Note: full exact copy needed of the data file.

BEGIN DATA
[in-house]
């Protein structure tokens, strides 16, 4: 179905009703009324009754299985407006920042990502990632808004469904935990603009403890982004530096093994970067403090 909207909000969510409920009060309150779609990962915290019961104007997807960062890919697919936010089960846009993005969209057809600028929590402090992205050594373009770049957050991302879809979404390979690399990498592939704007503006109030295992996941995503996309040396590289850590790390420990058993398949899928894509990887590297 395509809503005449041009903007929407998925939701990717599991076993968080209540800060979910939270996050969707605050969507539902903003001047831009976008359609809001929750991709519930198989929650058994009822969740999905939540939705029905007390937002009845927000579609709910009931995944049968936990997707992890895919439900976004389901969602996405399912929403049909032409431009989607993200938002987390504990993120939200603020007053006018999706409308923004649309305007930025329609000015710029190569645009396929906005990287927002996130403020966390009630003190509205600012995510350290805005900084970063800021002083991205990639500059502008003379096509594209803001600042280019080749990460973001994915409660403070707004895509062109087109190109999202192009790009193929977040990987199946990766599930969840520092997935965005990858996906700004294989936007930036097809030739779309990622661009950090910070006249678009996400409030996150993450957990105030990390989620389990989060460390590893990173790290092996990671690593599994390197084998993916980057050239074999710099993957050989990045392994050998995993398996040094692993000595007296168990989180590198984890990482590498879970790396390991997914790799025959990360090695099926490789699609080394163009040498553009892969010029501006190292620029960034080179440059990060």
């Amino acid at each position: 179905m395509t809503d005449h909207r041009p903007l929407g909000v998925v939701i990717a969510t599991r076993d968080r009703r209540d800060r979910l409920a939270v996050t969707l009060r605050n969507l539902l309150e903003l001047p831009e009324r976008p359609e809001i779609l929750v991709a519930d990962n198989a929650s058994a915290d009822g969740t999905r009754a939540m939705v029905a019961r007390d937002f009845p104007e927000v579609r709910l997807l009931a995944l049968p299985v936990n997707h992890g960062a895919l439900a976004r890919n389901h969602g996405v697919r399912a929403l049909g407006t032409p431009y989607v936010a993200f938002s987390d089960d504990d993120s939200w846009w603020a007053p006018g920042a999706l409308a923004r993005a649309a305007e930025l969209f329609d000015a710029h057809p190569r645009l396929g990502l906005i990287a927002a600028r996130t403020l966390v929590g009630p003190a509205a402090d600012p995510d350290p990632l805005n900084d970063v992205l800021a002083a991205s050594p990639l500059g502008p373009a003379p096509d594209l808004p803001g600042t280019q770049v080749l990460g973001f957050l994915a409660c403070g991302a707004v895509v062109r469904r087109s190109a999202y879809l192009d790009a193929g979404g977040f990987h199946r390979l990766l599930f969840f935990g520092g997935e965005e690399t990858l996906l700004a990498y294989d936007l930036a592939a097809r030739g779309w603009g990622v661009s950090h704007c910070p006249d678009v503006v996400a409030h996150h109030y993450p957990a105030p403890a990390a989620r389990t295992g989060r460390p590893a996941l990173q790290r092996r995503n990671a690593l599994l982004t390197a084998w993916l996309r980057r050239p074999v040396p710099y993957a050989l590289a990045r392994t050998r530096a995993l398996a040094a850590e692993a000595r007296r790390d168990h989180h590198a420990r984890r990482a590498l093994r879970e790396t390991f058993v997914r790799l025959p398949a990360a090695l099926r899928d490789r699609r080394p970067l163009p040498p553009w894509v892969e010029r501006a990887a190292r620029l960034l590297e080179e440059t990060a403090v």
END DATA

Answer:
[in-house]
């Protein structure tokens, strides 16, 4: 179905009703009324009754299985407006920042990502990632808004469904935990603009403890982004530096093994970067403090 909207909000969510409920009060309150779609990962915290019961104007997807960062890919697919936010089960846009993005969209057809600028929590402090992205050594373009770049957050991302879809979404390979690399990498592939704007503006109030295992996941995503996309040396590289850590790390420990058993398949899928894509990887590297 395509809503005449041009903007929407998925939701990717599991076993968080209540800060979910939270996050969707605050969507539902903003001047831009976008359609809001929750991709519930198989929650058994009822969740999905939540939705029905007390937002009845927000579609709910009931995944049968936990997707992890895919439900976004389901969602996405399912929403049909032409431009989607993200938002987390504990993120939200603020007053006018999706409308923004649309305007930025329609000015710029190569645009396929906005990287927002996130403020966390009630003190509205600012995510350290805005900084970063800021002083991205990639500059502008003379096509594209803001600042280019080749990460973001994915409660403070707004895509062109087109190109999202192009790009193929977040990987199946990766599930969840520092997935965005990858996906700004294989936007930036097809030739779309990622661009950090910070006249678009996400409030996150993450957990105030990390989620389990989060460390590893990173790290092996990671690593599994390197084998993916980057050239074999710099993957050989990045392994050998995993398996040094692993000595007296168990989180590198984890990482590498879970790396390991997914790799025959990360090695099926490789699609080394163009040498553009892969010029501006190292620029960034080179440059990060």
């Amino acid at each position: 179905m395509t809503d005449h909207r041009p903007l929407g909000v998925v939701i990717a969510t599991r076993d968080r009703r209540d800060r979910l409920a939270v996050t969707l009060r605050n969507l539902l309150e903003l001047p831009e009324r976008p359609e809001i779609l929750v991709a519930d990962n198989a929650s058994a915290d009822g969740t999905r009754a939540m939705v029905a019961r007390d937002f009845p104007e927000v579609r709910l997807l009931a995944l049968p299985v936990n997707h992890g960062a895919l439900a976004r890919n389901h969602g996405v697919r399912a929403l049909g407006t032409p431009y989607v936010a993200f938002s987390d089960d504990d993120s939200w846009w603020a007053p006018g920042a999706l409308a923004r993005a649309a305007e930025l969209f329609d000015a710029h057809p190569r645009l396929g990502l906005i990287a927002a600028r996130t403020l966390v929590g009630p003190a509205a402090d600012p995510d350290p990632l805005n900084d970063v992205l800021a002083a991205s050594p990639l500059g502008p373009a003379p096509d594209l808004p803001g600042t280019q770049v080749l990460g973001f957050l994915a409660c403070g991302a707004v895509v062109r469904r087109s190109a999202y879809l192009d790009a193929g979404g977040f990987h199946r390979l990766l599930f969840f935990g520092g997935e965005e690399t990858l996906l700004a990498y294989d936007l930036a592939a097809r030739g779309w603009g990622v661009s950090h704007c910070p006249d678009v503006v996400a409030h996150h109030y993450p957990a105030p403890a990390a989620r389990t295992g989060r460390p590893a996941l990173q790290r092996r995503n990671a690593l599994l982004t390197a084998w993916l996309r980057r050239p074999v040396p710099y993957a050989l590289a990045r392994t050998r530096a995993l398996a040094a850590e692993a000595r007296r790390d168990h989180h590198a420990r984890r990482a590498l093994r879970e790396t390991f058993v997914r790799l025959p398949a990360a090695l099926r899928d490789r699609r080394p970067l163009p040498p553009w894509v892969e010029r501006a990887a190292r620029l960034l590297e080179e440059t990060a403090v």